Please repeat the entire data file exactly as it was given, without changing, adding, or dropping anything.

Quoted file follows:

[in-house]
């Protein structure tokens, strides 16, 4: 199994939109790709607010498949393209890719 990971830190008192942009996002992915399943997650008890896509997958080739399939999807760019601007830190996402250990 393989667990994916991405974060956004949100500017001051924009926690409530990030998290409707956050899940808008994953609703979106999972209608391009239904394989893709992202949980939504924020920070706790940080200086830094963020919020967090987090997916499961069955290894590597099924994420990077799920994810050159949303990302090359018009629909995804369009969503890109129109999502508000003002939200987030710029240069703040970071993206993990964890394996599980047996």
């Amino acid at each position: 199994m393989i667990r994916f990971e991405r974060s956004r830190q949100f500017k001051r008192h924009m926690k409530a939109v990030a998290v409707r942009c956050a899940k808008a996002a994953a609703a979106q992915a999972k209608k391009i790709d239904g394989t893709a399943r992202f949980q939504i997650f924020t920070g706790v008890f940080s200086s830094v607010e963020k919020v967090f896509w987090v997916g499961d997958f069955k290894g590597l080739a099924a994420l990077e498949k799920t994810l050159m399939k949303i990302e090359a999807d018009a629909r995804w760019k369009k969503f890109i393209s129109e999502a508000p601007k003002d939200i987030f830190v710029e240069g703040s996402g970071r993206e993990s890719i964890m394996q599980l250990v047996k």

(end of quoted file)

[in-house]
């Protein structure tokens, strides 16, 4: 199994939109790709607010498949393209890719 990971830190008192942009996002992915399943997650008890896509997958080739399939999807760019601007830190996402250990 393989667990994916991405974060956004949100500017001051924009926690409530990030998290409707956050899940808008994953609703979106999972209608391009239904394989893709992202949980939504924020920070706790940080200086830094963020919020967090987090997916499961069955290894590597099924994420990077799920994810050159949303990302090359018009629909995804369009969503890109129109999502508000003002939200987030710029240069703040970071993206993990964890394996599980047996």
């Amino acid at each position: 199994m393989i667990r994916f990971e991405r974060s956004r830190q949100f500017k001051r008192h924009m926690k409530a939109v990030a998290v409707r942009c956050a899940k808008a996002a994953a609703a979106q992915a999972k209608k391009i790709d239904g394989t893709a399943r992202f949980q939504i997650f924020t920070g706790v008890f940080s200086s830094v607010e963020k919020v967090f896509w987090v997916g499961d997958f069955k290894g590597l080739a099924a994420l990077e498949k799920t994810l050159m399939k949303i990302e090359a999807d018009a629909r995804w760019k369009k969503f890109i393209s129109e999502a508000p601007k003002d939200i987030f830190v710029e240069g703040s996402g970071r993206e993990s890719i964890m394996q599980l250990v047996k």